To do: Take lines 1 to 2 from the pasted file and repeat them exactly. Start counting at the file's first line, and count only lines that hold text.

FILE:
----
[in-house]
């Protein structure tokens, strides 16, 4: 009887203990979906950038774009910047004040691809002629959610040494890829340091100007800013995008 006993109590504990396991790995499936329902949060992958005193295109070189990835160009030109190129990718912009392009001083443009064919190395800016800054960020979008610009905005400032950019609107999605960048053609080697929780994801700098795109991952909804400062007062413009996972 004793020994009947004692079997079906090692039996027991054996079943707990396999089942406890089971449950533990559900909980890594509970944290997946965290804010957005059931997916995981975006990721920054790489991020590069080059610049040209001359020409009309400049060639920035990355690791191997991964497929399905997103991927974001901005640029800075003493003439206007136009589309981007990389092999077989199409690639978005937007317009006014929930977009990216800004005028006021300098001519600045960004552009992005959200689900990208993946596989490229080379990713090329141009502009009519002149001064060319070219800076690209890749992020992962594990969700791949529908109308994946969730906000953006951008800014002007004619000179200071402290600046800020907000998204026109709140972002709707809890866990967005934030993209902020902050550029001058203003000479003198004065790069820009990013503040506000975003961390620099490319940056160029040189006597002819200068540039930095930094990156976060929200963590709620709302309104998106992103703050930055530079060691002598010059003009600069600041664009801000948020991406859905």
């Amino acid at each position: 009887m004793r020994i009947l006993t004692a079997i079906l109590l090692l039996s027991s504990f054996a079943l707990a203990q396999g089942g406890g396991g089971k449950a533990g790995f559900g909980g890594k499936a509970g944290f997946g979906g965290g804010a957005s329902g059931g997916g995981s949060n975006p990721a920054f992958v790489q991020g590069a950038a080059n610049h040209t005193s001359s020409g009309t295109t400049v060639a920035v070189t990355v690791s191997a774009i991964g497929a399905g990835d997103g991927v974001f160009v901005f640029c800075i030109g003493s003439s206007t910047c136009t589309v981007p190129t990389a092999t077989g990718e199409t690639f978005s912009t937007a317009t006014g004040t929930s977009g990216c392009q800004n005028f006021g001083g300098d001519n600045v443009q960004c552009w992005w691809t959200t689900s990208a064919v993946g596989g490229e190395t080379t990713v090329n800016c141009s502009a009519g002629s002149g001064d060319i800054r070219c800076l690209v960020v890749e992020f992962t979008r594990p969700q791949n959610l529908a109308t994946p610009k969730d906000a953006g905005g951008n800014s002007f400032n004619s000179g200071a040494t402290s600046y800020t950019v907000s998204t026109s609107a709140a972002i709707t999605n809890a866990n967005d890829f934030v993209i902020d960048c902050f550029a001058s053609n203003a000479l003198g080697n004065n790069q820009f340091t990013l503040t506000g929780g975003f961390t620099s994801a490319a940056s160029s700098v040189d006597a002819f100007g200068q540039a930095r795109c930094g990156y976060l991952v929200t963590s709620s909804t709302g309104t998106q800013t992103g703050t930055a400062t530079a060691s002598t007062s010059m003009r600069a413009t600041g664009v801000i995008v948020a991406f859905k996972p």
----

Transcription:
[in-house]
């Protein structure tokens, strides 16, 4: 009887203990979906950038774009910047004040691809002629959610040494890829340091100007800013995008 006993109590504990396991790995499936329902949060992958005193295109070189990835160009030109190129990718912009392009001083443009064919190395800016800054960020979008610009905005400032950019609107999605960048053609080697929780994801700098795109991952909804400062007062413009996972 004793020994009947004692079997079906090692039996027991054996079943707990396999089942406890089971449950533990559900909980890594509970944290997946965290804010957005059931997916995981975006990721920054790489991020590069080059610049040209001359020409009309400049060639920035990355690791191997991964497929399905997103991927974001901005640029800075003493003439206007136009589309981007990389092999077989199409690639978005937007317009006014929930977009990216800004005028006021300098001519600045960004552009992005959200689900990208993946596989490229080379990713090329141009502009009519002149001064060319070219800076690209890749992020992962594990969700791949529908109308994946969730906000953006951008800014002007004619000179200071402290600046800020907000998204026109709140972002709707809890866990967005934030993209902020902050550029001058203003000479003198004065790069820009990013503040506000975003961390620099490319940056160029040189006597002819200068540039930095930094990156976060929200963590709620709302309104998106992103703050930055530079060691002598010059003009600069600041664009801000948020991406859905």